CHIMING IN ON WIND FARM DELAY: The effort to place a moratorium on a proposed Eastern Shore wind farm got a major boost Tuesday in the form of testimony from U.S. Rep. Steny Hoyer, writes Bryan Sears for the Daily Record. Hoyer, the second-highest ranking congressional Democrat and a former president of the Maryland Senate, returned to Annapolis to urge the Senate Finance Committee to approve a bill that imposes a 13-month moratorium on the project.

22,000 ACRES FOR WILDLANDS: Almost 950 acres in Cunningham Falls State Park are poised to enter a state system of preserved wilderness areas, writes Bethany Rodgers in the Frederick News Post. The Maryland House of Delegates on Tuesday passed a bill designating almost 22,000 acres as state wildlands, where commercial activities are restricted.

ON BUSCH’S TURF: The editorial board for the Annapolis Capital writes about a turf war within the Senate over money designated for the repair of fields at two schools in Anne Arundel County and how House Speaker Michael Busch won the battle, if not yet the war.

DRONES: As the Federal Aviation Administration studies ways to regulate drones, Maryland lawmakers gathered some who use them in their business to learn more about the industry, Shantee Woodards reports for the Annapolis Capital.. The University of Maryland is a partner in one of the FAA’s studies testing how to integrate drones in the U.S. airspace. “We hope that Maryland will be a leading presence, as opposed to developing fear-based policies that we have seen pass in other states,” Terry Kilby told members of the state Senate’s Information Technology and Biotechnology Committee. He and his wife recently published “Drone Art: Baltimore.”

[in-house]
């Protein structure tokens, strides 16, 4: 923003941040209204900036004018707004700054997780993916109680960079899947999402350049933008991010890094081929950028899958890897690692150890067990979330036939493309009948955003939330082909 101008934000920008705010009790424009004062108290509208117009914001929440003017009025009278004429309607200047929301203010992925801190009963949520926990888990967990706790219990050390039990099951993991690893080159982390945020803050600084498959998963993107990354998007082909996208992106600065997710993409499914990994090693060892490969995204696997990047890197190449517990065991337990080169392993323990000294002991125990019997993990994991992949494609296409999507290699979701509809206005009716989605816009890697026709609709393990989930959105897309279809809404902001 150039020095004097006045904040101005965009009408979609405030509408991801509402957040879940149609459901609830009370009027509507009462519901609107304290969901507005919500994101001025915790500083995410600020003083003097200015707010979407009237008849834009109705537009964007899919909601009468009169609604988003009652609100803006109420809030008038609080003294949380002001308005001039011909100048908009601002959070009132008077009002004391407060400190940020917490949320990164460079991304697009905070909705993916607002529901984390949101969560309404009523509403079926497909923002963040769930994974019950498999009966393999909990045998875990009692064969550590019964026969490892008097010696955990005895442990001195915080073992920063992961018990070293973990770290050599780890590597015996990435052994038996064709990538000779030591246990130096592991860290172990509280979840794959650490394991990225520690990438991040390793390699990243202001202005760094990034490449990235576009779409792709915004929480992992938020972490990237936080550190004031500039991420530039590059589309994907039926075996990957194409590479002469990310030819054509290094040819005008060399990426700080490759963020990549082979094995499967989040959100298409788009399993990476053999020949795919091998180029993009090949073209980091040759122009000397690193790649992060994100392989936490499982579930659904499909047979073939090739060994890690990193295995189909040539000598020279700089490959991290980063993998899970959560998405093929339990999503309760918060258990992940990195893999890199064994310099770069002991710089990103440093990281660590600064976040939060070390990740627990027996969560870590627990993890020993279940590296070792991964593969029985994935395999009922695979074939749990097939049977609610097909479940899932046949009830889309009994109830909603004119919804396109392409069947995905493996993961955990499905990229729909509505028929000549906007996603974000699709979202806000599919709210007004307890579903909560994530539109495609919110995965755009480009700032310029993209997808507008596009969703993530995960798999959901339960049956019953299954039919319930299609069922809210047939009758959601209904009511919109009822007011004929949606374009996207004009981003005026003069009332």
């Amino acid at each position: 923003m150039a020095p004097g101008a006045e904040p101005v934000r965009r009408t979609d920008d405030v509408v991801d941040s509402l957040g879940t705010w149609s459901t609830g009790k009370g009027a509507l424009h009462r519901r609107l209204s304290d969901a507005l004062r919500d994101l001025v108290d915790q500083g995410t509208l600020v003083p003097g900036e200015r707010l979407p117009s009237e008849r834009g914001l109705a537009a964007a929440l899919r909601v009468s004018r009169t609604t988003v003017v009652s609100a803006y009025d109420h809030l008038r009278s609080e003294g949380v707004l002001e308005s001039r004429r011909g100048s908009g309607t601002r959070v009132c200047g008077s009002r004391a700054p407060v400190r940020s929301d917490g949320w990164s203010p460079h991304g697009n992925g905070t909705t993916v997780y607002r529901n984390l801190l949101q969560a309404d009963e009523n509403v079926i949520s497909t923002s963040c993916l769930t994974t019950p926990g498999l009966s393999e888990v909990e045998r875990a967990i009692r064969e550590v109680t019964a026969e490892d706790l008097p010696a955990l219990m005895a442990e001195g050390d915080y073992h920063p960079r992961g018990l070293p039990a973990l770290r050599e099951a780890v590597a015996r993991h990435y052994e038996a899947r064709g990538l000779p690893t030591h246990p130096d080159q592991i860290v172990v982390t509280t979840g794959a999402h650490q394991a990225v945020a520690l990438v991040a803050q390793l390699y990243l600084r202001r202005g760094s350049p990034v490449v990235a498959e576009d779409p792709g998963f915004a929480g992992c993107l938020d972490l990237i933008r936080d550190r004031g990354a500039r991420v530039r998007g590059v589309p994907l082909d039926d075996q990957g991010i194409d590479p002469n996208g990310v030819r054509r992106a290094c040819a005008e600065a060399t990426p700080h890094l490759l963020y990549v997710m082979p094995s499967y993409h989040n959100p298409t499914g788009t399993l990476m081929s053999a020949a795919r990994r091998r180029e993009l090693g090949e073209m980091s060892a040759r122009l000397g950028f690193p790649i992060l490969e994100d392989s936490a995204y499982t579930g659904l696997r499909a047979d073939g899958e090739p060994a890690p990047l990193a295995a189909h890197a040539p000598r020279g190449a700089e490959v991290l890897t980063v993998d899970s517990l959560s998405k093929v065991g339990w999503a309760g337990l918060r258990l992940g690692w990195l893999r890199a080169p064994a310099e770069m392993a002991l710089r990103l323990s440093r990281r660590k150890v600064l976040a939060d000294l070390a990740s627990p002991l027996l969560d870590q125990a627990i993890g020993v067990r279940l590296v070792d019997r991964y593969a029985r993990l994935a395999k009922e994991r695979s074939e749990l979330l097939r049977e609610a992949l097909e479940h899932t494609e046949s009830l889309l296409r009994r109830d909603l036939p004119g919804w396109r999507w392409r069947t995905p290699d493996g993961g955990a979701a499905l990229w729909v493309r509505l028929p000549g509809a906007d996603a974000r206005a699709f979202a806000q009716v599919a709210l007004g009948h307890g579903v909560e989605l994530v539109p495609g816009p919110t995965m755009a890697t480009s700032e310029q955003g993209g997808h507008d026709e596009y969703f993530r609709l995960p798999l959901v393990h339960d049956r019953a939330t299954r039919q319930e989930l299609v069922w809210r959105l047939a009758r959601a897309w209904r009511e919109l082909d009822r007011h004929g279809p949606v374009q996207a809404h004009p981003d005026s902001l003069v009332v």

IMPROPER PURCHASES: Four Maryland employees made about $255,000 in improper purchases — including guitars, plane tickets and toy soldiers — with state credit cards intended for business spending, a state audit of the program found, Colin Campbell reports. The audit concluded that agencies could prevent workers from abusing the 17-year-old, $260 million credit card program by using more comprehensive data to better monitor the purchases.

DISTRICT 31B: Stan Janor, a Democratic candidate for House of Delegates in District 31B, writes in an op-ed in the Annapolis Capital that since Sen. Phil Jimeno retired there has been a lack of leadership in the District 31, and that is why he is running.

BROWN TOUTS WOMEN’S PROGRAMS: Lt. Gov. Anthony Brown pledged Tuesday to spend more than $17 million a year if elected governor on an array of programs intended to promote women’s economic advancement, health and safety, the Post’s John Wagner writes.

MO CO COUNCIL RACE: In a rapidly diversifying county, Eastern Montgomery’s District 5 is Ground Zero, writes Bill Turque in the Post. Sixty-two percent of district residents are African American, Hispanic or Asian. District 5 is also the setting for what is shaping up as 2014’s most hotly contested County Council primary. It got hotter Tuesday with the announcement that a group headed by Valerie Ervin — who held the seat for seven years until January — will formally endorse. Ervin, who is African American, said she considers District 5 a “legacy seat,” meaning that whoever holds it should reflect the area’s diverse electorate.